Formal models and query languages

This was somewhat of a disaster: the mathematicians and theoreticians are scrambling to put some formalisms into hypertext ideas after the facts. Without exception, they treat only simple, clean cases, use a lot of formal notation that is cumbersome and lengthy, and finally get nowhere. While I appreciate the need for formal treatment of informatics concepts, I think it is rather useless to go to great lengths in an early stage (as an analogy: all the time spent by theoreticians on programming language formalisms is largely wasted in a world where C is unfortunately what people do).

Chaired by Tim Oren. He stated that linking and querying over networks is now seen as an important issue for ISO standards in hypertext.

A hypertext model supporting query mechanisms

F. Afrati, C. Koutras Claimed that by 1995 object-oriented databases will be available, and that hypertexts will be built on top of them. The formal model presented was based on work with Dexter and Z (from B. Meyer of Eiffel).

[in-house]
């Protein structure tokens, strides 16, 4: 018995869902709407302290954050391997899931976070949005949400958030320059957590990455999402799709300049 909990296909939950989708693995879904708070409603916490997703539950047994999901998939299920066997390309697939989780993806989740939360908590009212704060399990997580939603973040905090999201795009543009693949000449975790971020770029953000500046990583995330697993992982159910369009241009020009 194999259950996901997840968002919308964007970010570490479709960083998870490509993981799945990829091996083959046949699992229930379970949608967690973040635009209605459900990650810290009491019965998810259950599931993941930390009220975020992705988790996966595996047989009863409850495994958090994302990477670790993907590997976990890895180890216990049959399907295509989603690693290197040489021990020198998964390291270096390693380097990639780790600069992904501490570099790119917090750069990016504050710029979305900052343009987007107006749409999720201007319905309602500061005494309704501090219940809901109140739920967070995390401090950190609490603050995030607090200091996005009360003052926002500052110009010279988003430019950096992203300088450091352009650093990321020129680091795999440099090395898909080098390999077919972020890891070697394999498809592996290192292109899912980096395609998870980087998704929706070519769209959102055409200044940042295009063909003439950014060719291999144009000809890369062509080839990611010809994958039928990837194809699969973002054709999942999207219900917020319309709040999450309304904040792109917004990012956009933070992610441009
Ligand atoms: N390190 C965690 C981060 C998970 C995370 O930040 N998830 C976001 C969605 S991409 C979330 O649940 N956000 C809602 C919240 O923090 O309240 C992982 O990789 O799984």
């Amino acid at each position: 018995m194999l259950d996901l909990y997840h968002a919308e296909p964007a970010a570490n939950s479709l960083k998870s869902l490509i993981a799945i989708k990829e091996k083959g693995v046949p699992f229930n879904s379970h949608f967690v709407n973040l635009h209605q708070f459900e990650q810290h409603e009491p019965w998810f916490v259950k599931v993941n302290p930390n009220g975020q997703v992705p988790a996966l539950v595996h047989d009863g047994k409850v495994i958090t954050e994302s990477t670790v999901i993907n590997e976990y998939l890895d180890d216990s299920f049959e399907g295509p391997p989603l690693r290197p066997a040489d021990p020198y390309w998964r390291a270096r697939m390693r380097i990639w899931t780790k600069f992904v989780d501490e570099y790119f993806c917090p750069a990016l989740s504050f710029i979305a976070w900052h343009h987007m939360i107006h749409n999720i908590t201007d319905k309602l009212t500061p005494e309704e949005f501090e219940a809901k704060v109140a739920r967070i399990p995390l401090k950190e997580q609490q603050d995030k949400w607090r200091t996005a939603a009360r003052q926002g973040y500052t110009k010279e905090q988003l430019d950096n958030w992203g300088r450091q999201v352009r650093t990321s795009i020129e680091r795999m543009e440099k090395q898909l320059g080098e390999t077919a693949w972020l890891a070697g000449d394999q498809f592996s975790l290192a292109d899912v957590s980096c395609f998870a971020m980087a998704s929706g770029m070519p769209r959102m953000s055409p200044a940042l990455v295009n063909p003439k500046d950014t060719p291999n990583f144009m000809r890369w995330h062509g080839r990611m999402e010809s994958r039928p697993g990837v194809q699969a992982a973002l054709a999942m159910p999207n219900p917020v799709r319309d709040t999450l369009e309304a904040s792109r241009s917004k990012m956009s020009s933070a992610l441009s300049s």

A logical query language for Hypertext systems

C. Beeri, Y. Kornatzky

He was concerned with the structure, not the contents: eg. he addressed such problems as "find all nodes connected to this node in not more than two hops".

A model for Hypertext based information retrieval

D. Lucarelli

Modelled the retrieval process task as an inference process, defined Metawebs. I could not keep my eyes open, but it was not all his fault...

One of my(RC) impression is this: when we had only pure text files (also wrongly called ASCII files), we could search with an editor to find occurences of words. This search would be carried out with 100% precision: the word either is there or it is not. Of course, if the word is misspelled, then it will not be found. So in fact fuzzy search will help find spots of interest that are overlooked by precision searches. In hypertexts, we need even more sophisticated ways of finding the material that we want: the spot of interest may contain only words that are related to the subject. (There is the example of looking for "aircraft crash" which should not overlook an article about "commercial jet wreckage"). But whereas in precision searches, it was relatively easy for the common user to learn how to formulate thesearch, this may be more difficult for intelligent searches. Is it going to be easier and better to look in hypertexts or is it going to be just like now when you know someone who knows where to point you to?